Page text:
As the coronavirus pandemic began to unfold, focus on the pharmaceutical and biotech sectors was on the most immediate and apparent concerns – the impact on the supply chain for drugs that are currently in the market and on the regulatory process for approving new ones. More distant in time, but also of extreme importance is the effect on the launch of new medicines that have been approved.
Drugs coming to market are important in several respects. First, they may represent advances in either safety or efficacy over previous treatments – or they can even be bringing new treatments in a category where there are very few or no viable treatment options. Second, they represent hope to patients whose needs are not being met in the current treatment environment. Third, they may have a financial impact for the company and they set shareholder expectations for return. Finally, they underscore the innovation of a company that is vital to its brand.
But a new drug launch in the time of COVID-19 comes with definite challenges. Recently in the U.S. Bristol Myers Squibb stated in its press release announcing FDA approval of the company’s treatment for multiple sclerosis that the commercial launch would be delayed due to the COVID-19 situation. And in Europe bluebird bio announced that it would delay the treatment of the first patient in Germany with its new approved gene therapy until the second half of 2020.
Why would COVID-19 affect a drug launch? Some of the factors involved include:
- Risk Associated with Routine Medical Visits – There has been an observation that catheterization laboratories have seen a steep drop in utilization since the pandemic began, which could indicate that people are avoiding going to the doctor right now out of fear of contagion, even when experiencing something as serious as symptoms of a heart attack. In particular, patients who are older or who are experiencing a serious illness that might put them at increased risk may avoid going to the medical office for a routine visit. Since healthcare providers are the gatekeepers to prescriptions, it necessarily would impact uptake of any new medication.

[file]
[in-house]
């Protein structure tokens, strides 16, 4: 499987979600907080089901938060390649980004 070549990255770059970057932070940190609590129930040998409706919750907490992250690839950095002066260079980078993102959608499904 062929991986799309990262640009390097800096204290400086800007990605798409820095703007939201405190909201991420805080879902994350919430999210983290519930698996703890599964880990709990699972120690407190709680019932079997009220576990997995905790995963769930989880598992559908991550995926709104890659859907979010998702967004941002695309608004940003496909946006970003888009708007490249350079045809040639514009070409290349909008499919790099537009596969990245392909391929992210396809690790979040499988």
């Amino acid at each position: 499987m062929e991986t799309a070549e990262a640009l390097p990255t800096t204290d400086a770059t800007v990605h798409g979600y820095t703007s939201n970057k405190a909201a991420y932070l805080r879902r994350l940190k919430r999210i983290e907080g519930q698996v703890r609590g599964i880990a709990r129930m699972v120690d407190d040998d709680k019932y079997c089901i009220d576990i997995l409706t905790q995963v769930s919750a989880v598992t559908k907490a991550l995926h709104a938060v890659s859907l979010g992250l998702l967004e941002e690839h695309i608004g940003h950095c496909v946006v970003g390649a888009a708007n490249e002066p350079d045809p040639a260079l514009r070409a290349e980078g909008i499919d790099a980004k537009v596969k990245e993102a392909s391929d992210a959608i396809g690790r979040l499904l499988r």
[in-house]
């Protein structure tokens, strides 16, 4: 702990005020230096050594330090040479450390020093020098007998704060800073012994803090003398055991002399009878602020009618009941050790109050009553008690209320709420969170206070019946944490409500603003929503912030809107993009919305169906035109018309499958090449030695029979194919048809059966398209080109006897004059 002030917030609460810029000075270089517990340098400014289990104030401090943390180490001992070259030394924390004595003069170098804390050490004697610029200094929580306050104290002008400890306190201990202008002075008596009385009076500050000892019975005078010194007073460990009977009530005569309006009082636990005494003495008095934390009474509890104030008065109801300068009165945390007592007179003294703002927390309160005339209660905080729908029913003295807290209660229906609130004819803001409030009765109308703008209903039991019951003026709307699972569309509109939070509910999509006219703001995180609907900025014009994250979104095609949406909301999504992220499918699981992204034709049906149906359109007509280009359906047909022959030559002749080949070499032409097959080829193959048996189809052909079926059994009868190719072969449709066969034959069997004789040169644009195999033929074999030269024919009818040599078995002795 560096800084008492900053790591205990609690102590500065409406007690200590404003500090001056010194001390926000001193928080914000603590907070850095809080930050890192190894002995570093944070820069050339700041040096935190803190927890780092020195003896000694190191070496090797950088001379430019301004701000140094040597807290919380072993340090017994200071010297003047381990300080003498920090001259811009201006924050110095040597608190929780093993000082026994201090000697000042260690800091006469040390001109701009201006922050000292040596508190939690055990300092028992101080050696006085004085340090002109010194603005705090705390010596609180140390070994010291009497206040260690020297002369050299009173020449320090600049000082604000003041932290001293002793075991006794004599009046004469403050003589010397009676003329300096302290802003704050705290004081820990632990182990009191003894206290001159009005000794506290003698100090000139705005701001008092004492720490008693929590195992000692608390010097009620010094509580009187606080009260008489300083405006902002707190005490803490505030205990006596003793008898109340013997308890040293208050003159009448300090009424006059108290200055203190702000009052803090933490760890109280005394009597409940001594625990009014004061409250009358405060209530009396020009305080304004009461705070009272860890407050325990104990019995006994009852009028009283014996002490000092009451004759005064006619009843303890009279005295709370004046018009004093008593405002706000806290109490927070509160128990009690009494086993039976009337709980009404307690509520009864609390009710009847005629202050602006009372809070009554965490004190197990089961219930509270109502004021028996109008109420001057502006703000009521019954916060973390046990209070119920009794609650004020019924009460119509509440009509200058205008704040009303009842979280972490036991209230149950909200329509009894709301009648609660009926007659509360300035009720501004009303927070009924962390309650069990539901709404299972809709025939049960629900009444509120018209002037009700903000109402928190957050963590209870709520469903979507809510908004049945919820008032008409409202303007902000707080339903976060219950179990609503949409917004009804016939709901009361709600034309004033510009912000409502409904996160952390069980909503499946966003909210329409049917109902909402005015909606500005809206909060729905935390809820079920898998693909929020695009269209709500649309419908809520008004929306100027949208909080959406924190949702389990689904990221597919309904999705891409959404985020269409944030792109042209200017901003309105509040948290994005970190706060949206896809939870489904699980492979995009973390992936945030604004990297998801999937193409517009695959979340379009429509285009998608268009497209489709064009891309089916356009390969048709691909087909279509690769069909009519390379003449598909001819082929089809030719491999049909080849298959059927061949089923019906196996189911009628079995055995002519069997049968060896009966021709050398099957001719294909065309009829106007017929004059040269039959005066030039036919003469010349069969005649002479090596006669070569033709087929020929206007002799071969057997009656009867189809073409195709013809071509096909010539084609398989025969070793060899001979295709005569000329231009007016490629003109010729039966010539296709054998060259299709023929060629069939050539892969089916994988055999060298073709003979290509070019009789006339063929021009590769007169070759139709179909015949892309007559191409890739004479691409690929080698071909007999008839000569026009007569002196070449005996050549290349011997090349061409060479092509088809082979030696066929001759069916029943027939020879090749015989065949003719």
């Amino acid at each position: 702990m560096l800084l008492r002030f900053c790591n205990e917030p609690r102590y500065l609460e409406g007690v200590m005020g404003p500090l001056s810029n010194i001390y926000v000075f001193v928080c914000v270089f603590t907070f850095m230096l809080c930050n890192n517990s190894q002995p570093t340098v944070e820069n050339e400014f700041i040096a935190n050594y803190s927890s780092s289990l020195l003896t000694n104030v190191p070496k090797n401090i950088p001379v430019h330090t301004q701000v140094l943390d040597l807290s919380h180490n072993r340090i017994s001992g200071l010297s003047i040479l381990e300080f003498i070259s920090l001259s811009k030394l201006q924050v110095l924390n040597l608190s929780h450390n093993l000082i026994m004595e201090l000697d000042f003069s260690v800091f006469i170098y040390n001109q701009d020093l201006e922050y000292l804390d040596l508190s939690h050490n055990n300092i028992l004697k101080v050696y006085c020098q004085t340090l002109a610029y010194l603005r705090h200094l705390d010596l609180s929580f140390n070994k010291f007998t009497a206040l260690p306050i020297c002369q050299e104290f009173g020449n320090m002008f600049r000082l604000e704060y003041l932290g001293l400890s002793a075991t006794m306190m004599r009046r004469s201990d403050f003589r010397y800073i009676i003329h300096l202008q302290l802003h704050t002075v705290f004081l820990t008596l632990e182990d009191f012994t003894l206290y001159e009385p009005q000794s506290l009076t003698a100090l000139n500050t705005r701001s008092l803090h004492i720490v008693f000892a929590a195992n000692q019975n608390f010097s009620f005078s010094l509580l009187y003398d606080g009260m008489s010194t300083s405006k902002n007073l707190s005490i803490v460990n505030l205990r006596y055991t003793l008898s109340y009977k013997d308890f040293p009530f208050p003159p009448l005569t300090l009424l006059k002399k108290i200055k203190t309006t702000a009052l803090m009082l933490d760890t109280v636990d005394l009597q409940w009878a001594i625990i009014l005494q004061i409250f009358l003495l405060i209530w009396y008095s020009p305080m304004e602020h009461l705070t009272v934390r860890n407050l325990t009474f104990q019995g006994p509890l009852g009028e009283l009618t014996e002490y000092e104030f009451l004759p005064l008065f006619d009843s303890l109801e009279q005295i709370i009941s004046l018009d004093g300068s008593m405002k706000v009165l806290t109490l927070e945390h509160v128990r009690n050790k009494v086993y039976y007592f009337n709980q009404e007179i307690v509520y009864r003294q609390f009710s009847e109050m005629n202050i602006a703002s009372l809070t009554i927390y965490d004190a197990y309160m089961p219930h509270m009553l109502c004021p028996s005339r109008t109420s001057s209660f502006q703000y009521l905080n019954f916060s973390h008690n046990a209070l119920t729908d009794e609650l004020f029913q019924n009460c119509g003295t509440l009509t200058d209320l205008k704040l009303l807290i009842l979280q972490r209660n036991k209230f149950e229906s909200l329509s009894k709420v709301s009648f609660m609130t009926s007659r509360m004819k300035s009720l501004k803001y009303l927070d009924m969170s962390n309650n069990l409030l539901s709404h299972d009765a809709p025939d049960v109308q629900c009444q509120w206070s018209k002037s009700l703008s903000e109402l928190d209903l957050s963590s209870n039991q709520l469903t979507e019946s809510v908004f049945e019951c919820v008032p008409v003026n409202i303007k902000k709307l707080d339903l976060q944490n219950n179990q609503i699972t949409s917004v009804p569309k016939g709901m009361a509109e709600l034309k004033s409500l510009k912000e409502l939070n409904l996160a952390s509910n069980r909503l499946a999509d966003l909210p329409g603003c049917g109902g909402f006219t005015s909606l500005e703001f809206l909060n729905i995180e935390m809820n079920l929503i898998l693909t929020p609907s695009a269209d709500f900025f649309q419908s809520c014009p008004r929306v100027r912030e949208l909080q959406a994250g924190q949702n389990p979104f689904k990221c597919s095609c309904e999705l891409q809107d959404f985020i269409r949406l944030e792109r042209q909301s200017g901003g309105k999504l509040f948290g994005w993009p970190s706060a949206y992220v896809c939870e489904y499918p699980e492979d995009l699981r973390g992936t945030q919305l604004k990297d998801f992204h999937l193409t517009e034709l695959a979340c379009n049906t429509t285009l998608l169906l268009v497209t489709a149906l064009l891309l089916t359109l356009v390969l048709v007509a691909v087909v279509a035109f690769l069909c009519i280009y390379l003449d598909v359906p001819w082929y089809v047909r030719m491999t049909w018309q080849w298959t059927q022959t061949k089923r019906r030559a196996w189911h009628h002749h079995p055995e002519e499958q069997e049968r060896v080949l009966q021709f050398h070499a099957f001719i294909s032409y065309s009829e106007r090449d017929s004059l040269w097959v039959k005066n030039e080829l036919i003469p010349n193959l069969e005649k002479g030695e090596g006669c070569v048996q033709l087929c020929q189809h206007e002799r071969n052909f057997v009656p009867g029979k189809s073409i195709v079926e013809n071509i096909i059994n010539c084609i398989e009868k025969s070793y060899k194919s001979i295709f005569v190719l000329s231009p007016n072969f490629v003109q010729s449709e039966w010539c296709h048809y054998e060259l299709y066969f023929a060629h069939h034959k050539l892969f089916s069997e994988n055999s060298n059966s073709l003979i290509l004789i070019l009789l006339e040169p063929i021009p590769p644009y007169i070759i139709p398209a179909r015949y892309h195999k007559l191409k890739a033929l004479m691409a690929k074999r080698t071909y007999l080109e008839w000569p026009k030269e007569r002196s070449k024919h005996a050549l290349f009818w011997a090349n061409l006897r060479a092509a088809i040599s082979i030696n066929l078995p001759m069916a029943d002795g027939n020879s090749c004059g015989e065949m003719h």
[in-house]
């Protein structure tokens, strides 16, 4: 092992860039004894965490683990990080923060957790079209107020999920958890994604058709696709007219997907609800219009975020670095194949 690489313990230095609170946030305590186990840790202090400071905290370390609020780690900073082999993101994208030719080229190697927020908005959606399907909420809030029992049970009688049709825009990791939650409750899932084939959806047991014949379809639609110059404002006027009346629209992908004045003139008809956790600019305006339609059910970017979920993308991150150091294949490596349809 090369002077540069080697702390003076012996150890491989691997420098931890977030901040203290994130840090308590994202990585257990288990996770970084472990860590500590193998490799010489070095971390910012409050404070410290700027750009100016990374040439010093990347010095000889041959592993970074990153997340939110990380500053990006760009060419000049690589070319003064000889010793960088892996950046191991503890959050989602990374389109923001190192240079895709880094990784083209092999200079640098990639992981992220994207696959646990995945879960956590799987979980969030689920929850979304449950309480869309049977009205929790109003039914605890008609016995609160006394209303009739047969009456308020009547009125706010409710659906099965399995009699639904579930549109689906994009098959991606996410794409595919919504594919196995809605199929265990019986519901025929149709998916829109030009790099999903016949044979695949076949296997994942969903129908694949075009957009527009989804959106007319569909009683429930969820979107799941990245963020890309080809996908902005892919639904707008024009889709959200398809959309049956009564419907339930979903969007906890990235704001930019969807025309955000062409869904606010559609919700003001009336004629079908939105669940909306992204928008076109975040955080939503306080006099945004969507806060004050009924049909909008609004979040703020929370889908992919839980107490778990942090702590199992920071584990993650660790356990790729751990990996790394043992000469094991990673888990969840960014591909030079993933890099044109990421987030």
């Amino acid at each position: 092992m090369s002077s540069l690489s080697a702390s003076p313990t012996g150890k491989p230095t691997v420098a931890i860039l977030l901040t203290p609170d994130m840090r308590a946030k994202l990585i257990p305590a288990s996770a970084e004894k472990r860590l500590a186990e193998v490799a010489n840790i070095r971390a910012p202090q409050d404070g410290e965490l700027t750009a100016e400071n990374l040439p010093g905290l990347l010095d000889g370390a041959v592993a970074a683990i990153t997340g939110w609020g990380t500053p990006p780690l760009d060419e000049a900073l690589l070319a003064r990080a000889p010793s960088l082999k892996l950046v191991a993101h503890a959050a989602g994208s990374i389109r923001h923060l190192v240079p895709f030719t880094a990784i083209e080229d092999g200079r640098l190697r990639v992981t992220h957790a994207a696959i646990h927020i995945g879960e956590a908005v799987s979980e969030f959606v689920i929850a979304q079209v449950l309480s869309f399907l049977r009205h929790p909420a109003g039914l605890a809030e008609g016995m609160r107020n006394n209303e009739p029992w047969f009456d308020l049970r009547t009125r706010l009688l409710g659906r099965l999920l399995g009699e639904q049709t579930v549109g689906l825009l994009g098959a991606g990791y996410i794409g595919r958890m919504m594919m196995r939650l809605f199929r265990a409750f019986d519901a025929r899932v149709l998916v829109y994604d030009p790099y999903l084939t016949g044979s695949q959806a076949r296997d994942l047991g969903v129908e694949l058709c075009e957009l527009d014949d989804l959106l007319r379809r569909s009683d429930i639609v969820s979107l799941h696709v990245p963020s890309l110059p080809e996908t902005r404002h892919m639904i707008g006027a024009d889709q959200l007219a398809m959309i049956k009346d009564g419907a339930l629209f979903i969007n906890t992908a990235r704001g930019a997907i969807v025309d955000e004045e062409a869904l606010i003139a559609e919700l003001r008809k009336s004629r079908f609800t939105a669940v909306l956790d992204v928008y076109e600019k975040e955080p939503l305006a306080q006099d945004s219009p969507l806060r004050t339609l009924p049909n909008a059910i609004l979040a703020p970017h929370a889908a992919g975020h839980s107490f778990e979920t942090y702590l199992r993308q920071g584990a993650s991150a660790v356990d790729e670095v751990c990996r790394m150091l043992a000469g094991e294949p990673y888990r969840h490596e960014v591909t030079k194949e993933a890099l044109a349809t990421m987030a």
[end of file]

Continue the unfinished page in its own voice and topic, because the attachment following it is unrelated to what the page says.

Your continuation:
- Loss of Insurance – Millions of people are losing their jobs, and often with it, their access to health insurance not only for the care, but to cover the cost of new prescriptions. The magnitude of job loss is going to seriously impair the ability of people to access their existing medicines, much less be evaluated for new (and likely more expensive) treatments.
- Concerns Related to Starting New or Switching Therapies Now – Switching a therapy to a new medicine, or starting any new medication, may require follow up evaluation. If people are avoiding non -urgent medical care based on fear of COVID-19 transmission, their desire to switch medications that might necessitate follow up is likely to dampen any desire to start a new therapy.
- Physician Practices Under Stress – Many practitioners are on the front lines or are in institutions that are under siege, dealing with issues from the inherent lack of personal protective equipment to patient need to demands for tests that are not available. This is not to mention their own health status and those of their families. Many individual practices are not seeing patients.
- Company Sales Forces Operating in Virtual Environment – Prescribers are introduced to new medicines and learn about their many aspects through visits from sales representatives. By necessity, these are occurring in a virtual environment, but it’s a conversion that will take time to establish itself, with the technical side being only part of the challenge. It is one thing to take a discussion of orders online, it is quite another to master the art of developing a relationship in a virtual setting.
While the challenges are many, there is one counterweight that may address some of what might otherwise impede access to care – the increasingly rapid facilitation of access to telemedicine. Every day the the impacts of the pandemic take on new aspects. And each day we are without a vaccine means these effects are going to linger. While telemedicine is not a panacea, it is one means of addressing the issue of access based on concerns that patients have for stepping into the healthcare environment. There is little question that the pandemic has motivated the healthcare system to turn to telemedicine as a solution and to have payers firm up efforts to reimburse for its use. Hopefully as we collectively travel through this new terrain, over time we will address the loss of access to healthcare due to financial constraints. There is no question that delay of new medicine launches for now may be a short-term necessity, but we are going to have to deal with the fact that we are in the midst of long-term problems to every aspect of the healthcare system on which we are going to rely.